The whole social construct of university is something that’s always seemed strange to me. Essentially thousands of students, all from different walks of life, are placed together on a campus and expected to figure it out. Yes, most of us chose to be here of our own free will but that doesn’t take away from the potentially overwhelming and surreal experience of it all. I’m sure many of you were subject to the old ‘university will be the best years of your life’, and from those who’ve graduated ‘I wish I could go back to the good old days’ etc. There’s a reputation created by friends, family and even the media that the ‘university experience’ will somehow transcend all others in our lifetimes. Is this really the case?
I can say I’ve had my fair share of ups and downs across my two years at Queen Mary. With students drawn from different upbringings, nationalities (162 to be exact) and backgrounds it’s to be expected. University was one of the first times I explicitly met and experienced people who had such opposing views to my own. We tend to spend the vast amount of our teenage years surrounded by friends we’ve known for what feels like forever, and our family who essentially shape us as humans. Through them the fabric of who we are is formed: our moral compass, values and to an extent personality. In relation to this we find our place within the family dynamic, we learn the kinds of behaviours that are to be expected, accepted and intolerable. Moulding ourselves around this allows us to position ourselves comfortably within this structure; we feel at ease knowing who we are within this little world.
University is the opposite of this known comfortability. Being thrown into a completely new environment with different rules and expectations is thrilling but can also be a shock. Whilst some thrive others may recoil and take a little more time to settle in. So often we hear about the amazing parts of university life, the nights out and long conversations with flatmates after dark. The not so great parts, stress, homesickness and debt, are what we tend not to hear so much of. It is unrealistic to say that every moment of your experience has or will be perfect. Much like life, we take the good with the bad and this, paired with a sense of independence and freedom, is what for me makes university such a great experience. Only here is it acceptable to sleep all day and be up all night. We have access to over 200 societies and the opportunity to form new passions and develop existing ones. The tougher times, paradoxically, elevate the ‘university experience’ because they make you stronger. In these situations, we’re really able to find out who we are and how we deal with not so ideal.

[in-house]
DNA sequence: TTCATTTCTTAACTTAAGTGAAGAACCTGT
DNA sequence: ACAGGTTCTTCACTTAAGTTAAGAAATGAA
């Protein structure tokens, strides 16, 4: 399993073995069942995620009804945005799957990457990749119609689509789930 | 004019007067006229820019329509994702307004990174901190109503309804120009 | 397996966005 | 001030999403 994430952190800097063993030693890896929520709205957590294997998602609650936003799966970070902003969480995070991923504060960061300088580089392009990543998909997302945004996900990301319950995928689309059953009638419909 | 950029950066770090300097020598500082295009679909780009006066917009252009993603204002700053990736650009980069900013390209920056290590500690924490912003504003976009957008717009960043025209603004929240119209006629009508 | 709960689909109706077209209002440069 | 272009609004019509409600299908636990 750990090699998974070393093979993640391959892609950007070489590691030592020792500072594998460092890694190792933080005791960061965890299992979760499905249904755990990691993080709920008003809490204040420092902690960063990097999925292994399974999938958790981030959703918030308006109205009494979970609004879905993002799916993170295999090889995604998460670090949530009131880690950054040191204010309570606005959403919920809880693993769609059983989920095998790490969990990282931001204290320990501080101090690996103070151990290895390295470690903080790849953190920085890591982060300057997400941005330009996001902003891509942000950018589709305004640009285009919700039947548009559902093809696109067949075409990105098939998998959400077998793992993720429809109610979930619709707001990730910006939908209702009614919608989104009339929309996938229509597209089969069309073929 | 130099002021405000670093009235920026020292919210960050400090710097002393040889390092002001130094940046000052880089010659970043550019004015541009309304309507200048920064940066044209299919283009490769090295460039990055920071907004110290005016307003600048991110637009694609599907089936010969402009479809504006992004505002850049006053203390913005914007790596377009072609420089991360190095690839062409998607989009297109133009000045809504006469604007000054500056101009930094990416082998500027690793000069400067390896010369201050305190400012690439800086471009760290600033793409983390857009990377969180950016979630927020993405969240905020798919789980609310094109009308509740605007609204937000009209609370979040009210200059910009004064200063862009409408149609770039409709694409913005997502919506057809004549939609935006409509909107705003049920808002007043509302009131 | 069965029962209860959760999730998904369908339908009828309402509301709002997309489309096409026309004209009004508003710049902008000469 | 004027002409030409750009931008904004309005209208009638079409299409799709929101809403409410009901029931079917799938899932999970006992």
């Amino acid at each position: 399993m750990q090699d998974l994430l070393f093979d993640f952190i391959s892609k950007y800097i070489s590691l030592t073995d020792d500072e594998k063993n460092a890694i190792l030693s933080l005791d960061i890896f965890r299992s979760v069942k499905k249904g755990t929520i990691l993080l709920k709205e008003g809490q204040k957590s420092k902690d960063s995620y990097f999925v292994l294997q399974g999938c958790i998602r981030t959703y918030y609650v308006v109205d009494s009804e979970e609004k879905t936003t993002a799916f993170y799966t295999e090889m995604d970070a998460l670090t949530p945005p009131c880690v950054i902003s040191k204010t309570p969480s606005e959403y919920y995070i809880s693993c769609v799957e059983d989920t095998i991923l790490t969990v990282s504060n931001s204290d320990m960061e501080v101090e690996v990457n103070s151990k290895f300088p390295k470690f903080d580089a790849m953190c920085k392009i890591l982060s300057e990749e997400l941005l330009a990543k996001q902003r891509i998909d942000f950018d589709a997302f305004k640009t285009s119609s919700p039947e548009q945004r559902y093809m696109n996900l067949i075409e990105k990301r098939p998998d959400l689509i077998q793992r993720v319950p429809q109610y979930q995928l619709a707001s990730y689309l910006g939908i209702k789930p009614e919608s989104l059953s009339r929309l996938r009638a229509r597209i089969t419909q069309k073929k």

In 2016, 49% of young people in the UK were going onto higher education (The Guardian) with the number of 18-year olds being accepted to university rising by 1.5% (UCAS). This just goes to show that our desire for the ‘university experience’ is ever increasing. Whether motivated by the ambition to gain a high-quality degree or to be apart of campus culture and its social life, one cannot dispute the fact that many young people are actively deciding to make university a part of their journey. These unique years of our lives are whatever we decide to take from them and whether that’s a fulfilling experience during the time you’re there, or a distinct life lesson you take away once you’ve graduated, they’re each exclusive to us.
Simply put university nurtures independence and individuality. Your university years may be the best, the worst or somewhere in between. Either way they’ll be life changing because they’re a part of the fundamental years that shape the person you are today. It seems farfetched to argue that university will mark the greatest period of your existence because experience is subjective. They could also be formative, enlightening…. The list could go on, and what about the years after university? Could it be the best years have only just begun?